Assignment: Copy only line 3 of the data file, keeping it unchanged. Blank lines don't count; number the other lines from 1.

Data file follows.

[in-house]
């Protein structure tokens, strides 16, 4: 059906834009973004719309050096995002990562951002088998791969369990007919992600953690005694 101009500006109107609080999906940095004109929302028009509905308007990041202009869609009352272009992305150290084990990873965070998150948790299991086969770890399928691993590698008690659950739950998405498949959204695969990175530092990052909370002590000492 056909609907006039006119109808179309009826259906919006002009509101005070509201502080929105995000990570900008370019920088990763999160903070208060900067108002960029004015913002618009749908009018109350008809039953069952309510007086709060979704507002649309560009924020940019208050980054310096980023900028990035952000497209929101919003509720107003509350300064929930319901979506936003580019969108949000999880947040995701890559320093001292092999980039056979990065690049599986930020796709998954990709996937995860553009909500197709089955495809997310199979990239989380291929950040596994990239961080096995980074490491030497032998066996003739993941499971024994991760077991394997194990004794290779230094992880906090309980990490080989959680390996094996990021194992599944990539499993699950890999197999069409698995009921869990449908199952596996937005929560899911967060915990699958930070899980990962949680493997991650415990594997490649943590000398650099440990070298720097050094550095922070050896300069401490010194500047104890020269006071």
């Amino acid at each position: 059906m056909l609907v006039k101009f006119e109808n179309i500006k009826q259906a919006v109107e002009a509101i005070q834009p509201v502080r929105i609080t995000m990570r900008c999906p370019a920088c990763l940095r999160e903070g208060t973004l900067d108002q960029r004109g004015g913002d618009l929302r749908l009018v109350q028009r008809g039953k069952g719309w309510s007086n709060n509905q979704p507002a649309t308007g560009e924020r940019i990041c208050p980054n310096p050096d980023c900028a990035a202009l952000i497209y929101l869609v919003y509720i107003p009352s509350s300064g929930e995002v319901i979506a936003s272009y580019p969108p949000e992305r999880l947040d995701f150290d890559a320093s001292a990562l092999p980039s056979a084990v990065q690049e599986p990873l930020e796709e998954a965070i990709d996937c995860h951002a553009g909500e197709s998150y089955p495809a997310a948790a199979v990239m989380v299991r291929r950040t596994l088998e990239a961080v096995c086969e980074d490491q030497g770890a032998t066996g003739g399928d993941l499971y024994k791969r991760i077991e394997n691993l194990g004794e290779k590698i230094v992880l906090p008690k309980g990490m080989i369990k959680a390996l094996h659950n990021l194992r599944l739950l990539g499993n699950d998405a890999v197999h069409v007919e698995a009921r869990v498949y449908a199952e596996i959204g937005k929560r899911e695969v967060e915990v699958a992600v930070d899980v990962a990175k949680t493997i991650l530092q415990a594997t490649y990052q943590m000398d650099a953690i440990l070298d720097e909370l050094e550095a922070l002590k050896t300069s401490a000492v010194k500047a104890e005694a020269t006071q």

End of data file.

């Amino acid at each position: 059906m056909l609907v006039k101009f006119e109808n179309i500006k009826q259906a919006v109107e002009a509101i005070q834009p509201v502080r929105i609080t995000m990570r900008c999906p370019a920088c990763l940095r999160e903070g208060t973004l900067d108002q960029r004109g004015g913002d618009l929302r749908l009018v109350q028009r008809g039953k069952g719309w309510s007086n709060n509905q979704p507002a649309t308007g560009e924020r940019i990041c208050p980054n310096p050096d980023c900028a990035a202009l952000i497209y929101l869609v919003y509720i107003p009352s509350s300064g929930e995002v319901i979506a936003s272009y580019p969108p949000e992305r999880l947040d995701f150290d890559a320093s001292a990562l092999p980039s056979a084990v990065q690049e599986p990873l930020e796709e998954a965070i990709d996937c995860h951002a553009g909500e197709s998150y089955p495809a997310a948790a199979v990239m989380v299991r291929r950040t596994l088998e990239a961080v096995c086969e980074d490491q030497g770890a032998t066996g003739g399928d993941l499971y024994k791969r991760i077991e394997n691993l194990g004794e290779k590698i230094v992880l906090p008690k309980g990490m080989i369990k959680a390996l094996h659950n990021l194992r599944l739950l990539g499993n699950d998405a890999v197999h069409v007919e698995a009921r869990v498949y449908a199952e596996i959204g937005k929560r899911e695969v967060e915990v699958a992600v930070d899980v990962a990175k949680t493997i991650l530092q415990a594997t490649y990052q943590m000398d650099a953690i440990l070298d720097e909370l050094e550095a922070l002590k050896t300069s401490a000492v010194k500047a104890e005694a020269t006071q």